Visitors to our campuses are quick to notice the big blue tubes and brightly colored play structures in our kennel complexes. These big, durable toys offer a glimpse into the "fun" that we infuse into our kennel environment as part of our Kennel Enrichment Program, which serves to positively stimulate and engage the dogs during their stay with us. So, our kennels are far from sterile or boring! And although the theories behind the Kennel Enrichment Program are firmly rooted in fun, they are also based on solid research.
What purposes does the Kennel Enrichment Program serve?
- The program provides varied opportunities for human/dog interaction with staff while the dogs are in the communal runs. We use agility equipment (such as tunnels and walk-over ramps) to allow the dogs successful experiences through non-training-related activities, improve their physical coordination and confidence, and heighten their body awareness.
- Our dogs have supervised access to a variety of toys (including interactive wall-mounted toys), and are introduced to different odors, sounds, and visual stimulation in the kennels. Stuffed Kongs and frozen treats serve as interactive goodies; spray-on scents give the dogs' noses new smells to explore; piped-in music serves to soothe and sound like home.
- Play structures (tunnels, barrels, plastic play houses, plastic baby pools) and crates or plastic "igloos" in runs create micro-environments for the dogs, giving them choices that can be either more stimulating or feel more secure for them than their basic kennel stalls. All are designed to be environmentally interesting and, in some cases, functional (i.e., grooming tables mounted over barrels in which the dogs can play).
- The enrichment program is designed to give dogs a chance to expend excess energy in a positive way and reduce barking, repetitive behaviors, and other negative activities that might result from being in a kennel environment.
Dog Calming Techniques: On Talking Terms With Dogs: Calming Signals by Turid Rugaas
Dog Pilates: Pilates for Pooches video
Animal Reiki: Using Energy to Heal the Animals in Your Life book by Elizabeth Fulton and Kathleen Prasad
Clicker Training: Visit Karen Pryor's website for comprehensive information about this effective training technique
Laughing Dog CD: Read about dog laughter and order a 45-minute CD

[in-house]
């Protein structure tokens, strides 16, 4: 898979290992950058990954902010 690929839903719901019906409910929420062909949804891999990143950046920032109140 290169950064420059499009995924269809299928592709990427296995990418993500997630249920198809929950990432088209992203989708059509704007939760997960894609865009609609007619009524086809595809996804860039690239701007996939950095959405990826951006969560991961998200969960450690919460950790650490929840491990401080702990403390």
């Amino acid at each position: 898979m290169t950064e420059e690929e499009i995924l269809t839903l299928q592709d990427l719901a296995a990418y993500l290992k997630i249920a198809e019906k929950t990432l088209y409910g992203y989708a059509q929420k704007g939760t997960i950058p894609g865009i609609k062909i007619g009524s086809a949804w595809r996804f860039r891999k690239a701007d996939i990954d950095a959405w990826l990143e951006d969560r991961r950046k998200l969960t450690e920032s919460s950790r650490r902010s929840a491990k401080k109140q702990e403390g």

How do you train a dog to ride a skateboard?
Sounds like one of those questions that should be followed with the admonition "Don't try this at home!" Of course, you'll want to be careful not to hurt or scare your pet, so it's important to work in a controlled environment and be sure to make the introduction to the skateboard fun. These techniques are not appropriate for Guide Dog puppies.
A good way to start is to first teach your dog to touch a target with his nose. A good target is your hand. This process can be made easy through the use of a clicker. When the clicker sounds, the dog learns he will receive a food reward. So, when your dog successfully touches his nose to your hand, you sound the clicker and give him a piece of kibble. Mark only the behaviors you want to teach and keep your pet engaged in the game.
Start on a grassy surface, so the skateboard doesn't roll easily. Once your dog has learned to target your hand, you can reinforce him for approaching the skateboard (by putting your hand on or close to the skateboard, or even by pointing to it). Then:
Click only when one paw is on the board
Click when the paw on the board is pressing harder
Click when the paw on board causes it to roll
Click only when both front paws are on the board
Click when both paws are used to push
Place skateboard on smoother surface. Your dog will choose to push the skateboard OR you can continue training on a grassy surface until all four paws are on the board before moving to a smooth surface, and the dog will choose to ride the skateboard.
Once you've mastered this technique, there's no telling what you'll be teaching your dog next! Visit clickertraining.com/ for more fun and useful techniques.